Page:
However, when it comes to the ad itself, the idea of drinking a longboat full of sea-faring warriors is kind of disturbing, as is the name "Death Wish" for a product meant to be consumed daily. Nothing here seems to make much sense. On the plus side, these guys won some kind of award to get this into the Super Bowl commercial rotation so good on 'em.
Title: The Chase
Analysis: This ad got over 17 million views before the Super Bowl even kicked off, but it's hard to imagine why. Hyundai shows off a voice-activation car-starting feature, then some bears express differing views regarding their intentions vis-a-vis snacking on humans. There's a bit of a surprise element there, but you really shouldn't shocked by animals speaking during a Super Bowl ad at this point.
Title: Super Bowl Babies
Analysis: In this self-indulgent three-plus minute spot, the NFL tells us that winning a Super Bowl results in an uptick in reproductive activities in that team's city on that Sunday. Then it proceeds to show us the children that resulted from this phenomenon and interjects scenes of Super Bowl watchers making eyes at each other on the couch implying what is to come.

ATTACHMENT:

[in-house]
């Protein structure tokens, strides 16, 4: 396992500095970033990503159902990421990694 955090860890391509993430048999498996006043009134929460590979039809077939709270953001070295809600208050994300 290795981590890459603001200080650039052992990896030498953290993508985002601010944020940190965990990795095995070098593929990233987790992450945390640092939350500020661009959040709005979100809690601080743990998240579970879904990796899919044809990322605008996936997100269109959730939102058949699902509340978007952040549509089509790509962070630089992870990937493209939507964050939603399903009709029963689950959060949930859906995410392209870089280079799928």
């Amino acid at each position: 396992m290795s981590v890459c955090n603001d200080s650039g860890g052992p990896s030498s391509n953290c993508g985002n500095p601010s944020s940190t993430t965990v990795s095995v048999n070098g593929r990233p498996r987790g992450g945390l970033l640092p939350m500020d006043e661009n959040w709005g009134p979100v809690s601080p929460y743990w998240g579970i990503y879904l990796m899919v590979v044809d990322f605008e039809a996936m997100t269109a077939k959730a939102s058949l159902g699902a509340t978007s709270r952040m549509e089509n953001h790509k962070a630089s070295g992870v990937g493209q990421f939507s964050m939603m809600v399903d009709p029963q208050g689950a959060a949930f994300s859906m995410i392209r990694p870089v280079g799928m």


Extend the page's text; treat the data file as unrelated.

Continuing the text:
The takeaway from all of this is supposed to be "Football is Family." It's all slightly disturbing. Seal also does some singing which is nice, but it's not enough to save the day.
Company: Avocados from Mexico
Analysis: This tour of a museum exhibit on the human race is full of fantastic little details. The fish man dry heaving when he sees humans subjected themselves to the conditions of an airplane, the comment on the deterioration of language in favour of emojis and Scott Baio's inexplicable presence all add a great deal to the production.
The idea that avocados would be the only worthwhile contribution humanity would have to offer to the intergalactic community is depressing, but perhaps not entirely inaccurate.
Title: Drop the Balls
Analysis: T-Mobile takes aim at its competitor Verizon's recent ad campaign and Steve Harvey wears his Miss Universe blunder like a champion. That's some pretty smooth synergy.
Referential and memorable, it's hard to complain about this effort.
Analysis: Not only is this boring to watch, the core idea is pretty offensive. We are meant to believe women are so enthralled by the animal magnetism of Ryan Reynolds that they are rendered incapable of performing basic tasks like not committing vehicular manslaughter when they see him. As a result, they need Hyundai's new auto-emergency braking.
Reynolds is a handsome gentleman, but he doesn't cause society to grind to a halt in his presence.